The following reflection is by Rockhurst senior, Dylan Lawrence.
On October 2nd, 2018, a man coming all the way down from the Vatican Observatory stopped on by. His name is Father David Brown, S.J. He is a priest and an astronomer. Many people question how these two jobs work in conjunction with one another. During the presentation, he spoke about how both faith and reason work together. He is fascinated by God’s Creation and he absolutely loves understanding how this universe was created and the science behind it.
He spoke about how both faith and reason work together.
His particular field of astronomy focuses on the study of horizontal branch stars, which are stars in the stage of stellar evolution that immediately follow the red giant branch in stars whose masses are similar to the Sun’s. When asked about his most fascinating moment while working at the Vatican Observatory, he said that it was during an IAU (International Astronomical Union) meeting where he witnessed several brilliant men and women, some even sporting Nobel Peace prizes.
After the presentation, Father Brown, S.J. had lunch with a couple of teachers as well as a couple students. While Father Brown enjoyed the delicious barbecue lunch, the students asked several fantastic questions ranging from life in the universe to strange pulsating stars. Overall, the experience was amazing. Here a man who has observed the galaxy and studied the stars most of his life. Standing before us, Fr. Brown, S.J. recounted tales of astronomy and the space beyond. Father Brown, S.J. is currently situated at the Tucson VATT which is a telescope located in Arizona that is connected to the Vatican.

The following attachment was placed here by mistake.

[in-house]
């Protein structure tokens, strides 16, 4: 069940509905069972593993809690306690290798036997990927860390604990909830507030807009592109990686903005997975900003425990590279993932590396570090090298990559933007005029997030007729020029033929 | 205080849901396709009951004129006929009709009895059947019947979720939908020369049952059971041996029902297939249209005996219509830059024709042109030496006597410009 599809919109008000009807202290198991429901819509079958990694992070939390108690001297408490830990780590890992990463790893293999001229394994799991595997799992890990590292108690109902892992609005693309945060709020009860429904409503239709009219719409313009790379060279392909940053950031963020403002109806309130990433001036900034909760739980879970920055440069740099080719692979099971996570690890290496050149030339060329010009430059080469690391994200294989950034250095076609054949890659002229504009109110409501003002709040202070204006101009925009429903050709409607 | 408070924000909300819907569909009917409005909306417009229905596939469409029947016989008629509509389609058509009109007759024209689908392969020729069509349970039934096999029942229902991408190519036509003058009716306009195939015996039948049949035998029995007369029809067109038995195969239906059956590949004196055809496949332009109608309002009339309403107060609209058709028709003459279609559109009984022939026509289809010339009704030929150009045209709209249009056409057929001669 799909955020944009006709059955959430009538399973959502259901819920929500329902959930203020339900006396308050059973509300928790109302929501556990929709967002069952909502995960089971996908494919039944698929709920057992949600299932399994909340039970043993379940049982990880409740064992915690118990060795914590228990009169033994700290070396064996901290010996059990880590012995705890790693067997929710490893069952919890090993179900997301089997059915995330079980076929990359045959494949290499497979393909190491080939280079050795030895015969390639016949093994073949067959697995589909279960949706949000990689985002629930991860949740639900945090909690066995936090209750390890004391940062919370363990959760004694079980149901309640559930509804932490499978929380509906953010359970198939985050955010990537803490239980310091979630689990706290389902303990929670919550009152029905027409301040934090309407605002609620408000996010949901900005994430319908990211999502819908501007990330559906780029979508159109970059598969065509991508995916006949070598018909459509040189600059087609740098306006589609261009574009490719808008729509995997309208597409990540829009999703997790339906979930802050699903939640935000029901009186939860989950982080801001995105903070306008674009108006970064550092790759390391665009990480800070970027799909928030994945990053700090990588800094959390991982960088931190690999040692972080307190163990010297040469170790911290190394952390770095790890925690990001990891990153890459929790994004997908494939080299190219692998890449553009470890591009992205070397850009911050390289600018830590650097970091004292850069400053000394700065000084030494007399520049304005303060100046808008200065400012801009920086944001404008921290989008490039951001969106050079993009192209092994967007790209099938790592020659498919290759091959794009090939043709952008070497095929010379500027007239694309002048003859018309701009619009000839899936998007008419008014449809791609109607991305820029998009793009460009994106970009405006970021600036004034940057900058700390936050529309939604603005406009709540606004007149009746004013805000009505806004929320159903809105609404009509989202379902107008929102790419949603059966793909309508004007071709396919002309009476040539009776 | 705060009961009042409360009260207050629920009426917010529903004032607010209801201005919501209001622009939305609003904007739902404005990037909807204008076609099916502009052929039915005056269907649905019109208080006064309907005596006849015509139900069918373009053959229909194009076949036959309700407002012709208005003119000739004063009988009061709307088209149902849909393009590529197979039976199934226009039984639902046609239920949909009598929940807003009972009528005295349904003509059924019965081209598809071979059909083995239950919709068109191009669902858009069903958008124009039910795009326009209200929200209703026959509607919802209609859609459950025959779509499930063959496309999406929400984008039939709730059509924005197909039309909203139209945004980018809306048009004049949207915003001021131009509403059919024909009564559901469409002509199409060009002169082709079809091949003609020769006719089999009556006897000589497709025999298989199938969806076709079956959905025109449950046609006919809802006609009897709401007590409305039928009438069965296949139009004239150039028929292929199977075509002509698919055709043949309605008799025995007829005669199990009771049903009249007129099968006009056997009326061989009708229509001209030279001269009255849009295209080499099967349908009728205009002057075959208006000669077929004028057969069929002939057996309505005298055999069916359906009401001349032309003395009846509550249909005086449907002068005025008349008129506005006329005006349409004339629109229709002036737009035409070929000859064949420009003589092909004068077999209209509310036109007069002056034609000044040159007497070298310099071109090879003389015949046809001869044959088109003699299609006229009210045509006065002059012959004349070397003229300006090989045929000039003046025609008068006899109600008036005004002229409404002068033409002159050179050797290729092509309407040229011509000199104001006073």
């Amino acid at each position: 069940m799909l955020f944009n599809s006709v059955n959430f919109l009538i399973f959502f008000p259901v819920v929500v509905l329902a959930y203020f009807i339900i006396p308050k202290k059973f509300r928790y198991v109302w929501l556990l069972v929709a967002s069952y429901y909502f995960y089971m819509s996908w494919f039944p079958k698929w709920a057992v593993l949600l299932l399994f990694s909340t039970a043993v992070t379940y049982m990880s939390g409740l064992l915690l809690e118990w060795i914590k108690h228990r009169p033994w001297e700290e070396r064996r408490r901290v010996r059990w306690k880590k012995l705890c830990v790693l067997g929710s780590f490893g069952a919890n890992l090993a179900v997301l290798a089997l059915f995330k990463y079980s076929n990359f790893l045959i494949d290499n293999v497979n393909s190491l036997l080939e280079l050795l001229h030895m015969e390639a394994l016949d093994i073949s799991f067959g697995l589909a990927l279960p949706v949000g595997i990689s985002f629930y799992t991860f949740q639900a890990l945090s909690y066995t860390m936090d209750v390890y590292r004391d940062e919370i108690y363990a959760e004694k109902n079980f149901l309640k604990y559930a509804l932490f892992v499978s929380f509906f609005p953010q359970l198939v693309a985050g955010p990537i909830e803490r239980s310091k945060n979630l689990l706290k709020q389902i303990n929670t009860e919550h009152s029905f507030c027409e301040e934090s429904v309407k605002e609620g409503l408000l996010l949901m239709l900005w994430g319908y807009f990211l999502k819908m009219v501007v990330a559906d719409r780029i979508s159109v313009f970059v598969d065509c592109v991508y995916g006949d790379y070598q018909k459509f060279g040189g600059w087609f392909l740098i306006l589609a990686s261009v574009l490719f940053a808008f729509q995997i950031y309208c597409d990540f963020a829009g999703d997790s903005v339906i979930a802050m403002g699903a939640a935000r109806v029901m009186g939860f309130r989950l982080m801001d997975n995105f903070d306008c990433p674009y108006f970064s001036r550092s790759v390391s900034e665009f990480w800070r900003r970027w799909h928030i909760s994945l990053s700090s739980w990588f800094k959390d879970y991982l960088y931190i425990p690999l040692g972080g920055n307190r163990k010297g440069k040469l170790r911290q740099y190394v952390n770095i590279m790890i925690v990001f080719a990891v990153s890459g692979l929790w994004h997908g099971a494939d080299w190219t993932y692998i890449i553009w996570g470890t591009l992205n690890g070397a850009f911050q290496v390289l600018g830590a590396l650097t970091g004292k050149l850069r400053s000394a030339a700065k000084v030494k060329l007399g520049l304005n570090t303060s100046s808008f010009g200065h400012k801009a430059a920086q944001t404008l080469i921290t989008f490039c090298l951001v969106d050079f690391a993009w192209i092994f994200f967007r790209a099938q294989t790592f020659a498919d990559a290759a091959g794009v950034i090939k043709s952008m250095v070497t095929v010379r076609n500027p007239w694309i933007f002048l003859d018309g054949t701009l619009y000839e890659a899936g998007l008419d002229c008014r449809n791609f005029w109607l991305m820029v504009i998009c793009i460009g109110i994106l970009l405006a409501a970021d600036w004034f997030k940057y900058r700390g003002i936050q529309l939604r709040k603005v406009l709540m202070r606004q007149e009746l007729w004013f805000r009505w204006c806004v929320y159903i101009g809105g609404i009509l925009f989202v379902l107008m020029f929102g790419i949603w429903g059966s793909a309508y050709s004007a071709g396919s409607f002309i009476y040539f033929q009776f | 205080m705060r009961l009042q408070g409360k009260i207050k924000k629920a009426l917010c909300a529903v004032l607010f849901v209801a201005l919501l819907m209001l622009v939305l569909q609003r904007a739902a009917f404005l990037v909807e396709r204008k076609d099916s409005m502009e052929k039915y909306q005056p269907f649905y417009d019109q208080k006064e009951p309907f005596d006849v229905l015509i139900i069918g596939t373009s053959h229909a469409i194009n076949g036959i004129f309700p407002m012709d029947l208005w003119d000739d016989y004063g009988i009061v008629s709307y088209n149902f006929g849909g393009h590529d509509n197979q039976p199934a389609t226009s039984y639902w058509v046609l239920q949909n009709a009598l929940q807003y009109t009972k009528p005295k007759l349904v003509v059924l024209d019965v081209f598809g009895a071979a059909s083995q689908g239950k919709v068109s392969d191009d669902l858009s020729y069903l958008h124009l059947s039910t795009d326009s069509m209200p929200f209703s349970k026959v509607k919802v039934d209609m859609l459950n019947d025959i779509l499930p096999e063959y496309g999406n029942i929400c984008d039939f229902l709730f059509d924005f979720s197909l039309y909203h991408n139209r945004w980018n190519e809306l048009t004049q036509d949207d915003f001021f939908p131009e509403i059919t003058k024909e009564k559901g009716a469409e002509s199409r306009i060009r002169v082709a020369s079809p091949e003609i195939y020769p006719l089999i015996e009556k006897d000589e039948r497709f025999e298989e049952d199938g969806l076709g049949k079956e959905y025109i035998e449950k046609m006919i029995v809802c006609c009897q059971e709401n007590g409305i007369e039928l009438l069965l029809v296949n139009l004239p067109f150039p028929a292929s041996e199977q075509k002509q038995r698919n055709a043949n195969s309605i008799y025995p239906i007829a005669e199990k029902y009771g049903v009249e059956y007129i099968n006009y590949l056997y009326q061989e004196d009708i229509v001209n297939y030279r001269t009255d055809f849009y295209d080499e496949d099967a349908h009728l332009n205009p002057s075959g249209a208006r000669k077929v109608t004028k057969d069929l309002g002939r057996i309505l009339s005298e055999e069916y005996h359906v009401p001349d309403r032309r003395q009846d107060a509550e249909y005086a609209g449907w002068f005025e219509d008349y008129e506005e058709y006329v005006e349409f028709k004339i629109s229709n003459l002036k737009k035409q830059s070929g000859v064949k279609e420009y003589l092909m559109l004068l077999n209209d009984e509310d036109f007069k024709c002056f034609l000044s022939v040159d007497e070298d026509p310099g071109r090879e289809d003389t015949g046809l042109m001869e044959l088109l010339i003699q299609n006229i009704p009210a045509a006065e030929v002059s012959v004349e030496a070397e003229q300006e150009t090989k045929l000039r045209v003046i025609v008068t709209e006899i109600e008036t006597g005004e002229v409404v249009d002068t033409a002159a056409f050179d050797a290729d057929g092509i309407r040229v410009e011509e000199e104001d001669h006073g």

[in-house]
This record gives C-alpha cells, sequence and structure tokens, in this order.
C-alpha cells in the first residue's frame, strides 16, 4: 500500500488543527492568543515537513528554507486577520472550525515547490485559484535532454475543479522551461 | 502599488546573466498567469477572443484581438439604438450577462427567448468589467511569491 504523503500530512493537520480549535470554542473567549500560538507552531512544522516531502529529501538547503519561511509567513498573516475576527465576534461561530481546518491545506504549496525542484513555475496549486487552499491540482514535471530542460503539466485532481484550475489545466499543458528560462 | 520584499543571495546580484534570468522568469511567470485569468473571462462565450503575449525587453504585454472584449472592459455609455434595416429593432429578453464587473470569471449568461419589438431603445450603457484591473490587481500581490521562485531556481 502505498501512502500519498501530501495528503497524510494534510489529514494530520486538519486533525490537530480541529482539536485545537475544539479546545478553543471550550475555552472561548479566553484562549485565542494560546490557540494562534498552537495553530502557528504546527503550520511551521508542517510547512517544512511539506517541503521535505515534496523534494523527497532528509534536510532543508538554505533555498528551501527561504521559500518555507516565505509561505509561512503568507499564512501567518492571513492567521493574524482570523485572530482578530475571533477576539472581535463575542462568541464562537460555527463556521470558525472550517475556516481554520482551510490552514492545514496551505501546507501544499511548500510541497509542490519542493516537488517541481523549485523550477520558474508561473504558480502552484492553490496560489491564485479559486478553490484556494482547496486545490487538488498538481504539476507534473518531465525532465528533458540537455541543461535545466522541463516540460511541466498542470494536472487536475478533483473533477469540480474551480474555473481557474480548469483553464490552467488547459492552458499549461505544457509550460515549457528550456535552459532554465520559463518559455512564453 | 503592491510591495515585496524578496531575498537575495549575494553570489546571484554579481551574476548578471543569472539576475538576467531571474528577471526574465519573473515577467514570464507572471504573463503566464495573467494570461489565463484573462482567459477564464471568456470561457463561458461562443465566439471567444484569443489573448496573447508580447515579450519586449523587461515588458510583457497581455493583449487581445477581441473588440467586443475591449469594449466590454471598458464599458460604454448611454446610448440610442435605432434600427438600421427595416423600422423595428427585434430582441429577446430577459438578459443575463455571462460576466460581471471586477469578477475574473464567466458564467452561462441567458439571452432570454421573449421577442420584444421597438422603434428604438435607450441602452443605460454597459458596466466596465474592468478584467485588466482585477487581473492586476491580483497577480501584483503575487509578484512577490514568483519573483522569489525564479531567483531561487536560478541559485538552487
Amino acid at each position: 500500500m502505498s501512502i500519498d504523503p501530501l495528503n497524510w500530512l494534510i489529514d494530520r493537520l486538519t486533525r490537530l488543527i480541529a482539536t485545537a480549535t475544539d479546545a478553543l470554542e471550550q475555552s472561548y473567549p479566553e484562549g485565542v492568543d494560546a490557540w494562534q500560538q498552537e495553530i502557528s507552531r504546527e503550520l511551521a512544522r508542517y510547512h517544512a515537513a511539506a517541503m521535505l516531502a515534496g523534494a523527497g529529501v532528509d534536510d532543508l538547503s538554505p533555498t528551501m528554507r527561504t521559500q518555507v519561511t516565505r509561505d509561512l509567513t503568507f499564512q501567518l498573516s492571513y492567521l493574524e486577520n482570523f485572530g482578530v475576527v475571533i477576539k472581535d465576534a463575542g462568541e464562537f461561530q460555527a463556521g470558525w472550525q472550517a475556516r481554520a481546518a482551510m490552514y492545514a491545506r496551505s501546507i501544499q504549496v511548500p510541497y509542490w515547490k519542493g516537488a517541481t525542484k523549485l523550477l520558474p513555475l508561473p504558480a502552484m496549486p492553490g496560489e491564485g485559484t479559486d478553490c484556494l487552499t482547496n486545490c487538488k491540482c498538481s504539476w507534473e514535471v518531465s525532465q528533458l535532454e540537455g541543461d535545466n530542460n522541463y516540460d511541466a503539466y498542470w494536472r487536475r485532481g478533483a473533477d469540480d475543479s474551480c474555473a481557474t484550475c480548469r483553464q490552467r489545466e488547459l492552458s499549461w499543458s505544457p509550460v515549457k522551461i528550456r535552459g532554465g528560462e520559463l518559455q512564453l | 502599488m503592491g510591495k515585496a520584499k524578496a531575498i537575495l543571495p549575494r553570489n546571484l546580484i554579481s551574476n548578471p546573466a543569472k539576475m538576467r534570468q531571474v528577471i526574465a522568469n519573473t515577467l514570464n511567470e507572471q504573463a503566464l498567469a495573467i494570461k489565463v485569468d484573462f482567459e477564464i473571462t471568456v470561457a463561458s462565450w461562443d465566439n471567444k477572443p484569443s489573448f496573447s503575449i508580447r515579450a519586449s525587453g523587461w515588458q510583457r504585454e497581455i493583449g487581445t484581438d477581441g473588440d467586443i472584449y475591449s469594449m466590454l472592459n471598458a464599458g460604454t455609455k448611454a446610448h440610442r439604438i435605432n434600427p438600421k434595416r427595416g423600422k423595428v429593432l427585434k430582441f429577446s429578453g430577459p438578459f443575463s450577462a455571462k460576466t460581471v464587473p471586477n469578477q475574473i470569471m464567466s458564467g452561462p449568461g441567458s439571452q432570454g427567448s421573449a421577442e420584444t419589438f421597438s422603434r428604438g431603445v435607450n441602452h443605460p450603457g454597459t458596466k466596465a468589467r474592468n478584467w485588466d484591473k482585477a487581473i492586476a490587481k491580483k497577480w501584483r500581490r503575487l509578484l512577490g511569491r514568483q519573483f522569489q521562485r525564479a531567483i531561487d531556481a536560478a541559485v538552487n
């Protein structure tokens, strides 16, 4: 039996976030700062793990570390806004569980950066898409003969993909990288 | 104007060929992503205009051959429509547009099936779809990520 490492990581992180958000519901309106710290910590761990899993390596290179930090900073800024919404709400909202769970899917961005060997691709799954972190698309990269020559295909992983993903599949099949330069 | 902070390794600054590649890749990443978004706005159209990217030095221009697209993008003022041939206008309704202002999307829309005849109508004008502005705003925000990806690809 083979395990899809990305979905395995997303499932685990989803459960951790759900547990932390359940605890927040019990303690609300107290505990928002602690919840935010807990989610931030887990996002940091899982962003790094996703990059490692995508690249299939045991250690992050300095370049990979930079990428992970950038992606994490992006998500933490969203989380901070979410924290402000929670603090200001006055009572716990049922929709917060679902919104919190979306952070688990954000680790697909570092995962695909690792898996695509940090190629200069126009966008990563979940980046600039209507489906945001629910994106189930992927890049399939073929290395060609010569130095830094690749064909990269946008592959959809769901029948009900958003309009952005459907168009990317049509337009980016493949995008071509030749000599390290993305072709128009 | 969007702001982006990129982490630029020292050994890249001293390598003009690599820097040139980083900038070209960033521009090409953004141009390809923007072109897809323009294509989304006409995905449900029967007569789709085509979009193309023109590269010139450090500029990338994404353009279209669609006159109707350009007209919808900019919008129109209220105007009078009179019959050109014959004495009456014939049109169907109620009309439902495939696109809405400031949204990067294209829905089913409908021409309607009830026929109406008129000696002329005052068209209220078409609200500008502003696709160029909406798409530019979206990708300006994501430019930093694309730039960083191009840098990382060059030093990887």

From the Vatican Observatory Website:
Father David Brown. S.J. was born in New Orleans, Louisiana in 1967 and was admitted into the Society of Jesus in 1991 after studies at Texas A&M University. During his Jesuit formation, he studied at Fordham University in New York City during 1993-95, then taught physics at Jesuit High School in New Orleans from 1996 to 1999. From 1999-2002, he did his theology studies during major seminary at the Weston Jesuit School of Theology in Cambridge, Massachusetts, after which he was ordained a priest in 2002. Fr. Brown’s research interests in the field of stellar evolution are primarily concerned with the study of horizontal branch stars, including subdwarf B (sdB) stars.